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The City Of Invention

The book reviews of UK children's author, Brian Keaney

A Deeply Moving Story Of Forbidden Love

Affinity - Sarah Waters

Another of Sarah Waters' wonderful neo-Victorian confections, Affinity is the story of thirty year old Margaret, intellectual, spinster and failed suicide, who lives with her mother to whom she is a grave disappointment and a constant trial.

 

Like all of Waters' heroines, Margaret's affections are drawn towards women rather than men but she inhabits a world where it is not possible to ever talk of such things and, dwelling in the shadow of her imperious mother without ever being allowed to speak her innermost thoughts, she feels herself to be almost invisible:

 

"Perhaps...it is the same with spinsters as with ghosts; and one has to be of their ranks in order to see them at all."

 

But when Margaret becomes a Lady Visitor at Millbank prison she quickly realises that the voiceless condition of the prisoners mirrors her own.

 

'Women must keep silent, in all parts of the prison; that they are forbidden to speak, to whistle, to sing, hum ‘or make any kind of voluntary noise’ unless at the express request of a matron or Visitor.'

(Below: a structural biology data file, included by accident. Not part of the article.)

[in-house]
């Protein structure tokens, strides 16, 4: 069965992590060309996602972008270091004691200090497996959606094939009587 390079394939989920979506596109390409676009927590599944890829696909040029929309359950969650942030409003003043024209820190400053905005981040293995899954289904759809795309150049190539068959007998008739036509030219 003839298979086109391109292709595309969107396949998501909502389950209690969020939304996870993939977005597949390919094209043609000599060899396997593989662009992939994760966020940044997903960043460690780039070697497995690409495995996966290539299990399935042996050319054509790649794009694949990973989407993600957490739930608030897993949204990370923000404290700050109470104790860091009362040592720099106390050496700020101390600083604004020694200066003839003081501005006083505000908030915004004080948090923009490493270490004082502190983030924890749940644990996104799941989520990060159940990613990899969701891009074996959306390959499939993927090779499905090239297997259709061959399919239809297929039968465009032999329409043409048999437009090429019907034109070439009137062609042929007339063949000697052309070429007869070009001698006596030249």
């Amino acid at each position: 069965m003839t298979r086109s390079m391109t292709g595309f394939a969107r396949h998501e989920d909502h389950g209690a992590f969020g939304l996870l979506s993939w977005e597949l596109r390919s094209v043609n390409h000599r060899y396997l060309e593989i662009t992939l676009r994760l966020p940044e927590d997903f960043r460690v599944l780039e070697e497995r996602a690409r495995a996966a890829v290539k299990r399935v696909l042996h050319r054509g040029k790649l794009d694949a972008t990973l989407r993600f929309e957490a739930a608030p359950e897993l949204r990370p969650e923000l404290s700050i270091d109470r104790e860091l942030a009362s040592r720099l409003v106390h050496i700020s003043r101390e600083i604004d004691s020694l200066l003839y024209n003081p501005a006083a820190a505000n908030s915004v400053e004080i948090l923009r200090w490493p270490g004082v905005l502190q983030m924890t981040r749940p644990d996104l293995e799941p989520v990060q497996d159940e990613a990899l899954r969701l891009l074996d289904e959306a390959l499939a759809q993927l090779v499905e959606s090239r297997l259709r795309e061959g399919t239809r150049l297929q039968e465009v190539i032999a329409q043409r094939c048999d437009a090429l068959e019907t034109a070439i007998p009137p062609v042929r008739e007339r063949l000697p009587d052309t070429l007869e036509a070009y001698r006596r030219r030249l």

Before long she finds herself captivated by the young, beautiful Selina, one of the few prisoners who receives no victors of any kind and who is shunned by the other prisoners. A renowned spiritualist medium in her former life, Selina, has been imprisoned for fraud and assault. Margaret believes that Selina has been wrongly convicted and the more deeply involved with the young woman she becomes, the more convinced she is of Selina's powers.

 

As in all of Waters' novels, narrators are not to be relied upon, however, and nothing is quite as it seems to be.  The only certainty is that at some point the plot will take a twist that will change your perspective on everything and everyone in the story.

 

Atmospheric, evocative and beautifully written, Affinity combines wonderfully clever plot design with extraordinary depth of character. It is a book about silence, about repression, about deception but, above all, it is a deeply moving story about forbidden love.